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Standing at the front of a large lecture hall as hundreds of college students streamed in with their books, bags and devices, headphones still in their ears, something dawned on William Heywood. They were distracted from the moment they came in the room.
Heywood, assistant director of The Design School at ASU, began starting each class with five minutes of what he called “centering.” Five quiet minutes where students were asked to unplug, breathe deeply and be present in the moment.
After doing this for a while, Heywood said he noticed class engagement and performance improved. He called it centering, but many may know it as mindfulness.
Over the past decade, it has become a buzzword with the rise in popularity of such practices as yoga, tai chi and meditation. The New York Times regularly reports on it, it’s being taught to kids as young as preschool and the U.S. Army has adapted it into its training.
But what is mindfulness, and why is it becoming the zeitgeist of the 2010s?
“Mindfulness is a skill set, and it means the ability to pay attention, with intention, to the present moment,” said Teri Pipe, ASU's chief well-being officer. “We are living in a society that is characterized by uncertainty, and there are lots of pulls and tugs to our attention and … multiple stimuli coming at us from multiple channels.
“Learning this skill set, learning to pay intentional attention to whatever is in front of us in the present moment will help all of us cope much better as a society.”
On Wednesday evening, Pipe welcomed deans, faculty, students and community members — about 175 in all — to the grand opening of ASU’s Center for Mindfulness, Compassion and Resilience.
The event took place at the Desert Botanical Garden in Phoenix and featured demonstrations of various mindfulness practices, including yoga, tai chi/qigong, Tibetan singing bowls and interactive art.
Video by Ken Fagan/ASU Now
Surrounded by the natural desert landscape, ASU Research Professor Linda Larkey stood calmly with her eyes closed as she slowly raised and then lowered her arms. A small breeze fluttered the leaves on the tree behind her and glasses clinked in the background, but she was unfazed as she began turning rhythmically from side to side.
Larkey is a practitioner of qigong, similar to yoga in its focus on posture and coordinated, fluid movements. She studies how such mind-body methods can alleviate symptoms in cancer survivors. Along with the calming effects of mindfulness, Larkey said, “there’s a whole cascade of changes in the body’s ability to make its own medicine.”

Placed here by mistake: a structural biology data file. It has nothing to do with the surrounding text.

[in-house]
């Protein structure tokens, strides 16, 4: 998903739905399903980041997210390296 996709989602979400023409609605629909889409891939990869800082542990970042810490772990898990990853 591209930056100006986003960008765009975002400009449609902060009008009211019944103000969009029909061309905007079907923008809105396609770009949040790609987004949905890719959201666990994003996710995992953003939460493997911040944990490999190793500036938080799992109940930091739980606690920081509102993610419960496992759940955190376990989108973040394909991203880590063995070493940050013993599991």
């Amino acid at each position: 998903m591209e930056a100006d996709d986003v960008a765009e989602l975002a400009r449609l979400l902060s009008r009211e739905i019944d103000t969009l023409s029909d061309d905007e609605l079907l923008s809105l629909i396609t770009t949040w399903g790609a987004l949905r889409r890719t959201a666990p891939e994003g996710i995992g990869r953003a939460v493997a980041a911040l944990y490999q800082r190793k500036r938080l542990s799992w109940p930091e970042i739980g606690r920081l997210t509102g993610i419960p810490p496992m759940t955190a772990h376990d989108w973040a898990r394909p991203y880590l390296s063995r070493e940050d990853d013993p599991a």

The center will bring together researchers like Larkey, as well as practitioners and educators across disciplines at ASU to collaborate, study and spread ideas about mindfulness, compassion and resilience throughout the university and surrounding community.
Six years ago when Pipe came to ASU from the Mayo Clinic, she discovered a number of university faculty already immersed in the mindfulness field. She felt a sense of personal responsibility to connect them, and did so with a potluck at her house. The guest list grew from 20 to more than 100, and Pipe decided it was time to formalize things. She put together a proposal for the center last summer, and now it’s a reality.
“The president, the provost, other deans, all university leadership have been phenomenally supportive,” Pipe said. “ASU has this reservoir of expertise and motivation and desire to use mindfulness as scientists and educators. … So [this center is] connecting people around these concepts, and then just amplifying the work.”
Members of the community have also been supportive of the initiative.
Pipe has a grand vision for the center, one that will ingrain the ideas of mindfulness, compassion and resilience into the culture of the university, in the same way that sustainability and innovation are.
“So much so,” she said, “that it’s just part of the fabric of ASU.”
Top photo: ASU Research Professor Linda Larkey, a practitioner of qigong, leads a group through the moves at the grand opening of ASU's Center for Mindfulness, Compassion and Resilience at the Desert Botanical Garden Wednesday evening. The new center was inspired by Teri Pipe, dean of the College of Nursing and Health Innovation and the university's chief well-being officer, and began as group meetings with 20 people at her home. Photo by Charlie Leight/ASU Now